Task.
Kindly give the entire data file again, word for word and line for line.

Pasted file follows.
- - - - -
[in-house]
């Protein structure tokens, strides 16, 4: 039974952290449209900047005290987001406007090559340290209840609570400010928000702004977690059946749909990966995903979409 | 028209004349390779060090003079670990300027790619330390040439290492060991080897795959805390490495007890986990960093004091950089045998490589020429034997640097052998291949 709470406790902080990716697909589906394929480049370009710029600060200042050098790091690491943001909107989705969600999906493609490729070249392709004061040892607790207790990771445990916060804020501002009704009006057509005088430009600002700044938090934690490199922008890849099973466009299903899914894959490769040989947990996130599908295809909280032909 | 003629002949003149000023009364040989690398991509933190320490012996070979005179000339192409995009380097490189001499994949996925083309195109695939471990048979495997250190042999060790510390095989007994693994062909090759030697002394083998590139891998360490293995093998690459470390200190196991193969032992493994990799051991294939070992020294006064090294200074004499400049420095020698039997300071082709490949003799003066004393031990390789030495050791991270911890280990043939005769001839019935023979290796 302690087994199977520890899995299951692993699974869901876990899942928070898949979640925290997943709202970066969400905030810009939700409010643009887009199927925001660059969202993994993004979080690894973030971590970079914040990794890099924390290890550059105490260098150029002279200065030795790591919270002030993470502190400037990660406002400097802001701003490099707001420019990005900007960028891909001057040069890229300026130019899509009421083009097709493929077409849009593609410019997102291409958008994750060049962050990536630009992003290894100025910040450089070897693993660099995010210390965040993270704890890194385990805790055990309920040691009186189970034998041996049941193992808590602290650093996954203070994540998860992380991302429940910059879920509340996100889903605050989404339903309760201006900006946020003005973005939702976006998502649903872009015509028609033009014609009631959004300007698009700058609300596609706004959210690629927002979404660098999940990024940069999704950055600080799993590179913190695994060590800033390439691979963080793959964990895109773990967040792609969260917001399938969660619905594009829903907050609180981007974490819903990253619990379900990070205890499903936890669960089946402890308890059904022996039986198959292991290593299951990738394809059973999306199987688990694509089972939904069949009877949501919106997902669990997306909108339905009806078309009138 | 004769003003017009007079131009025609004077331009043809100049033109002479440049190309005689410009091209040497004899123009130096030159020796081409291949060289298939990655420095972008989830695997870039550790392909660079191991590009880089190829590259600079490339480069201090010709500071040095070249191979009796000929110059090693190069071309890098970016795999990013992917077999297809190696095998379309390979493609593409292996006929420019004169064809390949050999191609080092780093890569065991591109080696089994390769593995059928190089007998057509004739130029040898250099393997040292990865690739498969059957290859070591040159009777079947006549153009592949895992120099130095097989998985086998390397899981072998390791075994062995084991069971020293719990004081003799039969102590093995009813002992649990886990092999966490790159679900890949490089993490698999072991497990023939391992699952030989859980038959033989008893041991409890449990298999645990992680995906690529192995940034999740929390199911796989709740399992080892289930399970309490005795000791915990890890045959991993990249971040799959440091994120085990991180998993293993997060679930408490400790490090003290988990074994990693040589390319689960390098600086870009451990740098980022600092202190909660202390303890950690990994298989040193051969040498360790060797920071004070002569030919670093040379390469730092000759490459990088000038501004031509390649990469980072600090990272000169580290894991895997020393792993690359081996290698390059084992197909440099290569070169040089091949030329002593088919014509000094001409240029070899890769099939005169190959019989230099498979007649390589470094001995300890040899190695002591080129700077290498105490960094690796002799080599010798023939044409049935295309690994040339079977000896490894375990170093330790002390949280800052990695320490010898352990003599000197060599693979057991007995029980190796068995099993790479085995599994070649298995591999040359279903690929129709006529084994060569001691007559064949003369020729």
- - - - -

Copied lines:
[in-house]
């Protein structure tokens, strides 16, 4: 039974952290449209900047005290987001406007090559340290209840609570400010928000702004977690059946749909990966995903979409 | 028209004349390779060090003079670990300027790619330390040439290492060991080897795959805390490495007890986990960093004091950089045998490589020429034997640097052998291949 709470406790902080990716697909589906394929480049370009710029600060200042050098790091690491943001909107989705969600999906493609490729070249392709004061040892607790207790990771445990916060804020501002009704009006057509005088430009600002700044938090934690490199922008890849099973466009299903899914894959490769040989947990996130599908295809909280032909 | 003629002949003149000023009364040989690398991509933190320490012996070979005179000339192409995009380097490189001499994949996925083309195109695939471990048979495997250190042999060790510390095989007994693994062909090759030697002394083998590139891998360490293995093998690459470390200190196991193969032992493994990799051991294939070992020294006064090294200074004499400049420095020698039997300071082709490949003799003066004393031990390789030495050791991270911890280990043939005769001839019935023979290796 302690087994199977520890899995299951692993699974869901876990899942928070898949979640925290997943709202970066969400905030810009939700409010643009887009199927925001660059969202993994993004979080690894973030971590970079914040990794890099924390290890550059105490260098150029002279200065030795790591919270002030993470502190400037990660406002400097802001701003490099707001420019990005900007960028891909001057040069890229300026130019899509009421083009097709493929077409849009593609410019997102291409958008994750060049962050990536630009992003290894100025910040450089070897693993660099995010210390965040993270704890890194385990805790055990309920040691009186189970034998041996049941193992808590602290650093996954203070994540998860992380991302429940910059879920509340996100889903605050989404339903309760201006900006946020003005973005939702976006998502649903872009015509028609033009014609009631959004300007698009700058609300596609706004959210690629927002979404660098999940990024940069999704950055600080799993590179913190695994060590800033390439691979963080793959964990895109773990967040792609969260917001399938969660619905594009829903907050609180981007974490819903990253619990379900990070205890499903936890669960089946402890308890059904022996039986198959292991290593299951990738394809059973999306199987688990694509089972939904069949009877949501919106997902669990997306909108339905009806078309009138 | 004769003003017009007079131009025609004077331009043809100049033109002479440049190309005689410009091209040497004899123009130096030159020796081409291949060289298939990655420095972008989830695997870039550790392909660079191991590009880089190829590259600079490339480069201090010709500071040095070249191979009796000929110059090693190069071309890098970016795999990013992917077999297809190696095998379309390979493609593409292996006929420019004169064809390949050999191609080092780093890569065991591109080696089994390769593995059928190089007998057509004739130029040898250099393997040292990865690739498969059957290859070591040159009777079947006549153009592949895992120099130095097989998985086998390397899981072998390791075994062995084991069971020293719990004081003799039969102590093995009813002992649990886990092999966490790159679900890949490089993490698999072991497990023939391992699952030989859980038959033989008893041991409890449990298999645990992680995906690529192995940034999740929390199911796989709740399992080892289930399970309490005795000791915990890890045959991993990249971040799959440091994120085990991180998993293993997060679930408490400790490090003290988990074994990693040589390319689960390098600086870009451990740098980022600092202190909660202390303890950690990994298989040193051969040498360790060797920071004070002569030919670093040379390469730092000759490459990088000038501004031509390649990469980072600090990272000169580290894991895997020393792993690359081996290698390059084992197909440099290569070169040089091949030329002593088919014509000094001409240029070899890769099939005169190959019989230099498979007649390589470094001995300890040899190695002591080129700077290498105490960094690796002799080599010798023939044409049935295309690994040339079977000896490894375990170093330790002390949280800052990695320490010898352990003599000197060599693979057991007995029980190796068995099993790479085995599994070649298995591999040359279903690929129709006529084994060569001691007559064949003369020729």